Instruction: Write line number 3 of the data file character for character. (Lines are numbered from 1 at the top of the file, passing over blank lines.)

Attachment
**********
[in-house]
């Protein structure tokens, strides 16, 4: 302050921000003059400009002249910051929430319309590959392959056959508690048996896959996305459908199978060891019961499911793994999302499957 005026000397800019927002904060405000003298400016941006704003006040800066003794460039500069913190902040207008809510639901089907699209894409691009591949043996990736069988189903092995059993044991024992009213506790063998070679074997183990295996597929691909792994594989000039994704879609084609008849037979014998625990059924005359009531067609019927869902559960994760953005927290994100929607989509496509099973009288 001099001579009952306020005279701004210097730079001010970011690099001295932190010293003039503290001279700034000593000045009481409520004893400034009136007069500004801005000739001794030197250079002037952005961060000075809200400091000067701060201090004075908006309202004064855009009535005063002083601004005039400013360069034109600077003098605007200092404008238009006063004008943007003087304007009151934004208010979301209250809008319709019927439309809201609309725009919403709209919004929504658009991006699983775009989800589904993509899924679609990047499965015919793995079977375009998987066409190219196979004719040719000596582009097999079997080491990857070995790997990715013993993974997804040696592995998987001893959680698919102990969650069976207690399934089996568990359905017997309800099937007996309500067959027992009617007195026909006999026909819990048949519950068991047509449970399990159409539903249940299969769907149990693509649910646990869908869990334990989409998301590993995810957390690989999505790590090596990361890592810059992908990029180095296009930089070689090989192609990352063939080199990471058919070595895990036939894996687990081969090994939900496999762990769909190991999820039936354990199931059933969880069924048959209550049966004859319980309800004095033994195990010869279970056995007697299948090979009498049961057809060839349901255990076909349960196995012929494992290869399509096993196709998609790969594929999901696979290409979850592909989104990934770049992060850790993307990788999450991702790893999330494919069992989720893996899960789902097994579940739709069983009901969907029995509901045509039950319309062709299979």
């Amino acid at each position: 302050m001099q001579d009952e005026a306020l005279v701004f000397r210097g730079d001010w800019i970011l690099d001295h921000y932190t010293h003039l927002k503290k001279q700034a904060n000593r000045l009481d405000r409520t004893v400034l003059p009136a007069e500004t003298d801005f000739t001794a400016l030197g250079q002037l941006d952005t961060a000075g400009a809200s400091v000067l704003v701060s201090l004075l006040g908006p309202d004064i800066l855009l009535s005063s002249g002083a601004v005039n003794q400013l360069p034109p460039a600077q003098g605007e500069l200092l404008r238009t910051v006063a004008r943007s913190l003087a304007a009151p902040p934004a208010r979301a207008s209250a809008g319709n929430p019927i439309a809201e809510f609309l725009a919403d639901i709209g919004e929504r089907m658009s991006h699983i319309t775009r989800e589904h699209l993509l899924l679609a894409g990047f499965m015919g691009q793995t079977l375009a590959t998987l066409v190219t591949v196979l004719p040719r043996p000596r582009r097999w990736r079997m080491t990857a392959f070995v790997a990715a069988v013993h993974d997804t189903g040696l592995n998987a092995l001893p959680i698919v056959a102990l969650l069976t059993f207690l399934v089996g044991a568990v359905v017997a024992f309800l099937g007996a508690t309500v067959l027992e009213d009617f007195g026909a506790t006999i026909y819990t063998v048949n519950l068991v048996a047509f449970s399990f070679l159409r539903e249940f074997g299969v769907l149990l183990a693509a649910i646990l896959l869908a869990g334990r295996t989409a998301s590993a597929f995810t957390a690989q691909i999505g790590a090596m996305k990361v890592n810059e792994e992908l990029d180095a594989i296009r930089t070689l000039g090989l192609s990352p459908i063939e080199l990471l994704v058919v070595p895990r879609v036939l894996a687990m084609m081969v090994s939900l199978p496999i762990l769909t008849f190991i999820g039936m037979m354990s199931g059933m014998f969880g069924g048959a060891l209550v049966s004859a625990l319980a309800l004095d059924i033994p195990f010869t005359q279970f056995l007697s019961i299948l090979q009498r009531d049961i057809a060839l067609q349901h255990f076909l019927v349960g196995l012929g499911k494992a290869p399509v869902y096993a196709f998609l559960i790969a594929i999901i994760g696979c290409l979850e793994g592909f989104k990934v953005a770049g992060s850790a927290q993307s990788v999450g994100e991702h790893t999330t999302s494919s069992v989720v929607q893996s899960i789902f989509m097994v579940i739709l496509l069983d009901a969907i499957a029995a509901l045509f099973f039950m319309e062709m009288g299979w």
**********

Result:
């Amino acid at each position: 302050m001099q001579d009952e005026a306020l005279v701004f000397r210097g730079d001010w800019i970011l690099d001295h921000y932190t010293h003039l927002k503290k001279q700034a904060n000593r000045l009481d405000r409520t004893v400034l003059p009136a007069e500004t003298d801005f000739t001794a400016l030197g250079q002037l941006d952005t961060a000075g400009a809200s400091v000067l704003v701060s201090l004075l006040g908006p309202d004064i800066l855009l009535s005063s002249g002083a601004v005039n003794q400013l360069p034109p460039a600077q003098g605007e500069l200092l404008r238009t910051v006063a004008r943007s913190l003087a304007a009151p902040p934004a208010r979301a207008s209250a809008g319709n929430p019927i439309a809201e809510f609309l725009a919403d639901i709209g919004e929504r089907m658009s991006h699983i319309t775009r989800e589904h699209l993509l899924l679609a894409g990047f499965m015919g691009q793995t079977l375009a590959t998987l066409v190219t591949v196979l004719p040719r043996p000596r582009r097999w990736r079997m080491t990857a392959f070995v790997a990715a069988v013993h993974d997804t189903g040696l592995n998987a092995l001893p959680i698919v056959a102990l969650l069976t059993f207690l399934v089996g044991a568990v359905v017997a024992f309800l099937g007996a508690t309500v067959l027992e009213d009617f007195g026909a506790t006999i026909y819990t063998v048949n519950l068991v048996a047509f449970s399990f070679l159409r539903e249940f074997g299969v769907l149990l183990a693509a649910i646990l896959l869908a869990g334990r295996t989409a998301s590993a597929f995810t957390a690989q691909i999505g790590a090596m996305k990361v890592n810059e792994e992908l990029d180095a594989i296009r930089t070689l000039g090989l192609s990352p459908i063939e080199l990471l994704v058919v070595p895990r879609v036939l894996a687990m084609m081969v090994s939900l199978p496999i762990l769909t008849f190991i999820g039936m037979m354990s199931g059933m014998f969880g069924g048959a060891l209550v049966s004859a625990l319980a309800l004095d059924i033994p195990f010869t005359q279970f056995l007697s019961i299948l090979q009498r009531d049961i057809a060839l067609q349901h255990f076909l019927v349960g196995l012929g499911k494992a290869p399509v869902y096993a196709f998609l559960i790969a594929i999901i994760g696979c290409l979850e793994g592909f989104k990934v953005a770049g992060s850790a927290q993307s990788v999450g994100e991702h790893t999330t999302s494919s069992v989720v929607q893996s899960i789902f989509m097994v579940i739709l496509l069983d009901a969907i499957a029995a509901l045509f099973f039950m319309e062709m009288g299979w």